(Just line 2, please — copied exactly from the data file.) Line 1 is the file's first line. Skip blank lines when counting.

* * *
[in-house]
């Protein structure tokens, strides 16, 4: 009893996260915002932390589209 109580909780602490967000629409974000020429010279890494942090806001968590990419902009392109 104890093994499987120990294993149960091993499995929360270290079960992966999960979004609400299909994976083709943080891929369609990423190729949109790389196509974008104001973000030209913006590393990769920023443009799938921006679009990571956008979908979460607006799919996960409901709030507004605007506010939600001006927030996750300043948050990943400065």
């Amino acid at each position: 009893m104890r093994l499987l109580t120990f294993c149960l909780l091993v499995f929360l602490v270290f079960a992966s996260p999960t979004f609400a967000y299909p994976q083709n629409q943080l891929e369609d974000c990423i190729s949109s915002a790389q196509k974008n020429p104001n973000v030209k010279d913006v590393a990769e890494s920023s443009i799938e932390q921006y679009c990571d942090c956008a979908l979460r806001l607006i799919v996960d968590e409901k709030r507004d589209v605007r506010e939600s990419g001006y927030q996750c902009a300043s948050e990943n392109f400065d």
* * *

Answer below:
């Protein structure tokens, strides 16, 4: 009893996260915002932390589209 109580909780602490967000629409974000020429010279890494942090806001968590990419902009392109 104890093994499987120990294993149960091993499995929360270290079960992966999960979004609400299909994976083709943080891929369609990423190729949109790389196509974008104001973000030209913006590393990769920023443009799938921006679009990571956008979908979460607006799919996960409901709030507004605007506010939600001006927030996750300043948050990943400065």